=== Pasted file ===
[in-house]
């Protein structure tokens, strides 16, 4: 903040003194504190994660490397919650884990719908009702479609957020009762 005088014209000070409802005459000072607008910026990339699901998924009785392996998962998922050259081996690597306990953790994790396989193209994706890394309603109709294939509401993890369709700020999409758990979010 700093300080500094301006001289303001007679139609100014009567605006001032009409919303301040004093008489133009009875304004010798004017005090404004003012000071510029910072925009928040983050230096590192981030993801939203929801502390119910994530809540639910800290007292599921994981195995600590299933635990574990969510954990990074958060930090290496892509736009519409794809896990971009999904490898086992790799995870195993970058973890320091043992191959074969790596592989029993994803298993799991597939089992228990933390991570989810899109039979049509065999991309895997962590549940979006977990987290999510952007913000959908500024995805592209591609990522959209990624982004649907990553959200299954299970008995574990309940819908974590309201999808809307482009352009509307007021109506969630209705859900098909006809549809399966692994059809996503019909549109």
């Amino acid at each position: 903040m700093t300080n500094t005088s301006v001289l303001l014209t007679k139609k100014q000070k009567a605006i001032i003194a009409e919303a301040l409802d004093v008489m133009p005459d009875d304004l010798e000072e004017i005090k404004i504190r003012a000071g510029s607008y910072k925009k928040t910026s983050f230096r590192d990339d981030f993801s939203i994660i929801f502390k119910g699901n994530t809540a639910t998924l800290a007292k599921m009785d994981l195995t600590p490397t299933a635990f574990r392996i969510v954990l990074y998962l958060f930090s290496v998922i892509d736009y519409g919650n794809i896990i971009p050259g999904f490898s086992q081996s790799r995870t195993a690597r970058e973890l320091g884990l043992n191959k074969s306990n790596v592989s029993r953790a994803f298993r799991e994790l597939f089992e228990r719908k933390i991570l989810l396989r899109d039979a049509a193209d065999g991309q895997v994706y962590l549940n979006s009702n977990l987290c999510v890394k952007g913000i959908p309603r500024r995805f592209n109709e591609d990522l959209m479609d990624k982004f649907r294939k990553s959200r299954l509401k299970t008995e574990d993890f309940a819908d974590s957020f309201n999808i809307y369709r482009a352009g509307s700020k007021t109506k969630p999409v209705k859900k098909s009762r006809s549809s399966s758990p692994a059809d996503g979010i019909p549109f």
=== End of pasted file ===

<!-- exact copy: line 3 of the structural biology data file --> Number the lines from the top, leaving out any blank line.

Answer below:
């Amino acid at each position: 903040m700093t300080n500094t005088s301006v001289l303001l014209t007679k139609k100014q000070k009567a605006i001032i003194a009409e919303a301040l409802d004093v008489m133009p005459d009875d304004l010798e000072e004017i005090k404004i504190r003012a000071g510029s607008y910072k925009k928040t910026s983050f230096r590192d990339d981030f993801s939203i994660i929801f502390k119910g699901n994530t809540a639910t998924l800290a007292k599921m009785d994981l195995t600590p490397t299933a635990f574990r392996i969510v954990l990074y998962l958060f930090s290496v998922i892509d736009y519409g919650n794809i896990i971009p050259g999904f490898s086992q081996s790799r995870t195993a690597r970058e973890l320091g884990l043992n191959k074969s306990n790596v592989s029993r953790a994803f298993r799991e994790l597939f089992e228990r719908k933390i991570l989810l396989r899109d039979a049509a193209d065999g991309q895997v994706y962590l549940n979006s009702n977990l987290c999510v890394k952007g913000i959908p309603r500024r995805f592209n109709e591609d990522l959209m479609d990624k982004f649907r294939k990553s959200r299954l509401k299970t008995e574990d993890f309940a819908d974590s957020f309201n999808i809307y369709r482009a352009g509307s700020k007021t109506k969630p999409v209705k859900k098909s009762r006809s549809s399966s758990p692994a059809d996503g979010i019909p549109f």